View Count: 120 |  Publish Date: April 03, 2014
DFC Global being sold to Lone Star Funds
Harold Brubaker, Inquirer Staff WriterLast updated: Wednesday, April 2, 2014, 8:38 PMPosted: Wednesday, April 2, 2014, 12:45 PM
DFC Global Corp., a payday and pawnshop lender based in Berwyn, on Wednesday announced its sale to a Dallas private-equity firm for $9.50 per share, or $366.5 million.
The deal was signed on the same day a new regulator of consumer finance took over in the United Kingdom, which is DFCs biggest market.
Already last year, tougher lending rules - including one that limited the number of rollovers of short-term loans - went into effect in the United Kingdom, resulting in a steep decline in DFCs projected profits for the fiscal year ending June 30.
DFC has cut its prediction for this years cash earnings from as much as $240 million in August to $156 million now.
The United Kingdom, where DFC has 596 locations, accounted for 47.5 percent of DFCs $262.3 million in revenue in the quarter ended Dec. 31.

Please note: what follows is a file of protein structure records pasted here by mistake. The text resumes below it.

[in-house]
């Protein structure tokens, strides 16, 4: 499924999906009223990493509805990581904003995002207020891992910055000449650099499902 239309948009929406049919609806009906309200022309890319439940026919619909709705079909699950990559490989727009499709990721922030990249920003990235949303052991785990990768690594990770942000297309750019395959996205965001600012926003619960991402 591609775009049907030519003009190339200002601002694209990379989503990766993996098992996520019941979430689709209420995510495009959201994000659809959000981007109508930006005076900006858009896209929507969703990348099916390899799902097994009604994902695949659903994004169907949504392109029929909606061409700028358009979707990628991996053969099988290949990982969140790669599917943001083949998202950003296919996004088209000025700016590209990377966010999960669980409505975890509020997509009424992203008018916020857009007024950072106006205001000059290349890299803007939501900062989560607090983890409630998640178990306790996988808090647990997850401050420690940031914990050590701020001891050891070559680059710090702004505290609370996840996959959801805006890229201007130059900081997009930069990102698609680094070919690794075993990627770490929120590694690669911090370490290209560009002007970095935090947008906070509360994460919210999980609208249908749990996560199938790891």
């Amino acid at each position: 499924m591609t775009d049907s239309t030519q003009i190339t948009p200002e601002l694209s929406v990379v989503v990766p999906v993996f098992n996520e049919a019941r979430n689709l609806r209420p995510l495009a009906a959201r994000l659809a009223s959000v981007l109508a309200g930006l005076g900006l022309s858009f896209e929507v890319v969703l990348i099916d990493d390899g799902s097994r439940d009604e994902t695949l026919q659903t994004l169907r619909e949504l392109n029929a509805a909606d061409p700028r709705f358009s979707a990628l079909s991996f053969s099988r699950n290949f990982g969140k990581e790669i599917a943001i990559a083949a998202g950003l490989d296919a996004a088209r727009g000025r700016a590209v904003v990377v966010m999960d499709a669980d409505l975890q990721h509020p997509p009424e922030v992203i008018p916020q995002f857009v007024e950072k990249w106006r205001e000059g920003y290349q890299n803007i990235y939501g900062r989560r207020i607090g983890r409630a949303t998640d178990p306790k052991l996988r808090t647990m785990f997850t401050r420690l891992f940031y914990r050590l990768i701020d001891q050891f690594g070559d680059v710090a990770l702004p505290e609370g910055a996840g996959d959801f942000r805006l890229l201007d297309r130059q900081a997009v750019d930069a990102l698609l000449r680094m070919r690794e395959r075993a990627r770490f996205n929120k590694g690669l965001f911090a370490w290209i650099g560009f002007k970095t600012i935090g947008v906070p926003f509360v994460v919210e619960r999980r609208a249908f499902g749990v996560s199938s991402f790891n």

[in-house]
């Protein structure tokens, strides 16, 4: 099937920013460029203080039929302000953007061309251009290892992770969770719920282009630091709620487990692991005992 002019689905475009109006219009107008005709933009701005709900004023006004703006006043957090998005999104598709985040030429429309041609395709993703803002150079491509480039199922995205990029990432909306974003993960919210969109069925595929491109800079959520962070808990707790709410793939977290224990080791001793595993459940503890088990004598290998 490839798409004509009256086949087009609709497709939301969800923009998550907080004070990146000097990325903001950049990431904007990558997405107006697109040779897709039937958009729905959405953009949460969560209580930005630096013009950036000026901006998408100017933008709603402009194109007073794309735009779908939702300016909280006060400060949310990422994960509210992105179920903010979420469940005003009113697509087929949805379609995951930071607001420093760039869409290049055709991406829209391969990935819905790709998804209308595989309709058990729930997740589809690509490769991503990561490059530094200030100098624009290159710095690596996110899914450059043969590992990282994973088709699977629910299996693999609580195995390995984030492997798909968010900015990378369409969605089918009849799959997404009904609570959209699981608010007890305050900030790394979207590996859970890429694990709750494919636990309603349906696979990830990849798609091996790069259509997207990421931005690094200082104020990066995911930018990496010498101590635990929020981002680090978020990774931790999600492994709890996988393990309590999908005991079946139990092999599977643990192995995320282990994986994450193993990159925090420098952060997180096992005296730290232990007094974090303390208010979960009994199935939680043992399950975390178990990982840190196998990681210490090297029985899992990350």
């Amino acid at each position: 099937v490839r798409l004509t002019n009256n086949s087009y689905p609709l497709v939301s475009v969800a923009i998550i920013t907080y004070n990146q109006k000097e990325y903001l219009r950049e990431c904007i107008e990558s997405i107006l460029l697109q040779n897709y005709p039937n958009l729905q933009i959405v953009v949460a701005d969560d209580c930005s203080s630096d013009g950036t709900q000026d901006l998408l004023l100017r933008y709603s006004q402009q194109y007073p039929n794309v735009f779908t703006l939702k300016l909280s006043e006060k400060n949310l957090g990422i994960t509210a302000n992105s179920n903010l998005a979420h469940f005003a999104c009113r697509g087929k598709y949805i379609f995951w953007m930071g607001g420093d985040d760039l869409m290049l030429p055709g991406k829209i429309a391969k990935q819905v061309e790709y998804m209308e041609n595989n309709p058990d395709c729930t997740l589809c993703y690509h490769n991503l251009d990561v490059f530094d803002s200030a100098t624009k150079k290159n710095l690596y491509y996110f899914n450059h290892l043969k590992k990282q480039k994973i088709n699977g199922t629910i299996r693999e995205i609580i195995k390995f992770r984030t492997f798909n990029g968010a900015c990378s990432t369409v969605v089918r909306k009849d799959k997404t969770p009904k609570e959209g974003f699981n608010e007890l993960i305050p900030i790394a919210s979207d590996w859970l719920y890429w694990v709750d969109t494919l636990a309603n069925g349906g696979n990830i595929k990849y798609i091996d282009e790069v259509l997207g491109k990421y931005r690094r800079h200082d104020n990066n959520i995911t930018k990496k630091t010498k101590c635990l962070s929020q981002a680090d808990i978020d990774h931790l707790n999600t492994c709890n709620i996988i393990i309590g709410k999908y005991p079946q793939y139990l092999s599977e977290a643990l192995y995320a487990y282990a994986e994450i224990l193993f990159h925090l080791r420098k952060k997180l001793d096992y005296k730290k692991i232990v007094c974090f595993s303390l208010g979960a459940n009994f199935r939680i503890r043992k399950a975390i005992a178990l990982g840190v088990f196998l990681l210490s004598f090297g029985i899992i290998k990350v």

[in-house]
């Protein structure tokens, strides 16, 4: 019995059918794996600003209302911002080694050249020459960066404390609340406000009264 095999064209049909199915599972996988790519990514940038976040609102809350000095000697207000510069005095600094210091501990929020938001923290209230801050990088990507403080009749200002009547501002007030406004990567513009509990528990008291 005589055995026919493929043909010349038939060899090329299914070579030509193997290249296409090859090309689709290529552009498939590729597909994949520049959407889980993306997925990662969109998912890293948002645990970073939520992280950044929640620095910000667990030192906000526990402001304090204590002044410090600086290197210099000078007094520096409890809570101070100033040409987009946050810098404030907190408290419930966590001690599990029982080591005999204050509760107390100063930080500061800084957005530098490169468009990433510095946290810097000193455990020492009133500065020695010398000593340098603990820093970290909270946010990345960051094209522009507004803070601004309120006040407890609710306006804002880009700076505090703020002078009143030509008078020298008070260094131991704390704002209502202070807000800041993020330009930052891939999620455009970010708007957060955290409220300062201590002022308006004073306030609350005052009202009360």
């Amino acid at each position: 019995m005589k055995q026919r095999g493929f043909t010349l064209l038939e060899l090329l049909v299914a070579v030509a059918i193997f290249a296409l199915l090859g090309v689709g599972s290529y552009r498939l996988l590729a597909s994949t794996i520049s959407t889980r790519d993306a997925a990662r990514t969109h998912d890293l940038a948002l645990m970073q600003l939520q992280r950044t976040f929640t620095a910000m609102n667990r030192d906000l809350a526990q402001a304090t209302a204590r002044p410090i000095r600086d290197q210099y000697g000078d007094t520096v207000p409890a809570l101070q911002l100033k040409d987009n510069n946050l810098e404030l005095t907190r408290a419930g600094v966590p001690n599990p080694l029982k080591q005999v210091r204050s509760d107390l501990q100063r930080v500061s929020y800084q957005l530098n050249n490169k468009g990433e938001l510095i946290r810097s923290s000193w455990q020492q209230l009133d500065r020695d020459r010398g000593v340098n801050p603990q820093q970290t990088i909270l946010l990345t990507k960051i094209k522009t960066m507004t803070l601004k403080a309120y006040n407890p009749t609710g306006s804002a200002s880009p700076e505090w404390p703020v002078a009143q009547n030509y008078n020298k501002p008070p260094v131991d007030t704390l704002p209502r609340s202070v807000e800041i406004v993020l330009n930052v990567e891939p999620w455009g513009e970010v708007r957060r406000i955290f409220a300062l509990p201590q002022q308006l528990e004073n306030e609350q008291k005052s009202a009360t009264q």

In the United States, which accounted for just 12.2 percent of DFCs revenue in the quarter, regulators are also writing tougher payday lending rules.
The $9.50 buyout price represented a 5.8 percent premium over DFCs close Tuesday. The stock closed at $9.45 on Wednesday. The sale price is well below the stocks recent high of $16.35 in August, before DFC warned that its fiscal 2014 results would be lower than in the previous year.
Shares in DFC, which went public in 2005, reached their all-time high of $24.13 in 2011.
The buyer is Lone Star Funds, which has long specialized in buying portfolios of distressed loans. Including the assumption of debt, the deal is worth $1.3 billion, according to DFC.
The transaction, which requires regulatory and shareholder approval, is expected to close in the July-September quarter. DFC has about 1,500 locations in North America and Europe.
According to a Q&A for employees included in a regulatory filing, Lone Star is expected to keep DFCs management in place. Jeffrey A. Weiss has been DFCs chairman and chief executive since 1990, when an affiliate of Bear Stearns bought it.
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